As you know, Cher will be performing at the Dance on the Pier party at NYC Pride this weekend, but to get things started, the iconic singer appeared at Marquee's Thursday Q party last night to announce her dance-club-ready new single, "Woman's World" (watch the lyric video here). Writer Evan Mulvihill was lucky enough to be at Marquee last night, and wily enough to get five minutes backstage with living legend.
In addition to talking about DOMA and what kind of Supreme Court Justice she would make -- a fabulous one -- Cher chatted about Amanda Bynes, Bill Clinton and whether the word "tranny" is offensive.
OUT:DOMA was struck down a few days ago. What was your reaction?
CHER: We were screaming!
My friends in my house, Chaz, you know...
You were with Chaz when the news broke?
Well, no, Chaz was at her house -- at his house, sorry. But, I had a lot of gay friends that were texting me and tweeting me and calling. It's something that, really, I don't really understand how we had it in the first place. Like, how did people get away with that kind of shit?
And it was passed under Bill Clinton's presidency.
Yeah, I know. But I mean, he's a cool guy, but he made a mistake. It wasn't the time because things only move when there are enough people that are pissed off and you know it when the numbers start to go in your favor. And younger people don't even understand why we've even had any of these laws. I mean, look at what's going on in Brazil right now. It's crazy.
It's Gay Pride weekend, and you're selling out the Pier Dance. Is there a charity that you want the money to go to?
Well, it's not...don't they do special things with it? Right? [Looks to her publicist Liz Rosenberg for help.] I think the money goes to the gay community.
I just wasn't sure if any specific charities were named.
[Publicist] Liz Rosenberg: Well, Pride's a charity unto itself. And they distribute the money to lots of different organizations.
Do you think they should've done something more sweeping and said, let's make gay marriage legal all over. All 50 states.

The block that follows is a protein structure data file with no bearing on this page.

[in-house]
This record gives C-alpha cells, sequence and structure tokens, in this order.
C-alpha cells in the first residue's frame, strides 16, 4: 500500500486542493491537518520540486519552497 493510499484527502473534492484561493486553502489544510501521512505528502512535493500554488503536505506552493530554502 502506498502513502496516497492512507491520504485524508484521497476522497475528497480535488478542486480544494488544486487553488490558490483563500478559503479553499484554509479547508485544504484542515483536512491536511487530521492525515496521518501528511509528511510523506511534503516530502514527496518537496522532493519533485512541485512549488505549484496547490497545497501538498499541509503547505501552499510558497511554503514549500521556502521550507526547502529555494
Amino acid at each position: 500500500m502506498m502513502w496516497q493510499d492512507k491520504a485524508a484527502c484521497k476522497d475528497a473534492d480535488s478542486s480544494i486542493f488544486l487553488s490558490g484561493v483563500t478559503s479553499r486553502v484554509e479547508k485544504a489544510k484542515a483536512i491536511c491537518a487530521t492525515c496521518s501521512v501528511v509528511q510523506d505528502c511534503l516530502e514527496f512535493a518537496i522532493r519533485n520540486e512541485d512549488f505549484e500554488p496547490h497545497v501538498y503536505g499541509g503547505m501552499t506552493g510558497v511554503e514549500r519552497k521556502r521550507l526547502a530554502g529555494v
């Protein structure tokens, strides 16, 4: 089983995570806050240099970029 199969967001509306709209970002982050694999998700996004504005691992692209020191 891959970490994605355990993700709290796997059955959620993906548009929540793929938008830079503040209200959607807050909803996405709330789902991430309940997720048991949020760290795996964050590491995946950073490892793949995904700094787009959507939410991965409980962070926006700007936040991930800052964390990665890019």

Yeah! Absolutely! Absolutely! That's where I would be great.
Have you seen Amanda Bynes and her wigs at all?
Someone was telling me about it -- somebody just mentioned it to me.
She's been acting bizarrely. And now she's wearing wigs everywhere, but they're really ratty. Does she need to up her wig game?
You know what, when people are going through something, when people are going through changes, they've just got to get through them and people have to kind of back off and let them. You act out when something hurts you or something's not working for you. It's like Britney Spears, I mean that child was acting out like crazy, and then she got through it, and now everything's cool. It's a snapshot in time. It's not time.
Hopefully she'll get better. But she seems to be courting the media at the same time, with her tweeting vicious things at people.
It doesn't necessarily mean that she's in control or she's happy or whatever. When something is going wrong with you, if something's not right, sometimes you make choices that are choices that you might not make at another time in your life. Because Britney was living in Malibu, and she was making choices that were the choices that she was making then that she probably wouldn't make again.
You have to make them once, right? Let's talk about transgender rights. What's next for Chaz and the whole trans community?
I do not know why transgendered people should be treated any differently than anyone else. I really, I can't think of one reason, there's not one reason they should be treated any differently than you and me and anybody else.
Do you think the word tranny is offensive?
Depends on who's saying it.
Gay men say it a lot. Should they be more inclusive?
You know, people with senses of humor--if it bothers someone, then you don't say it. But I have friends who call themselves that, and so, it depends on the person. It depends on how the person feels about who they are, and if that appeals to them, then that's fine. If it doesn't, then it's respectful to treat the person they wanted to be treated.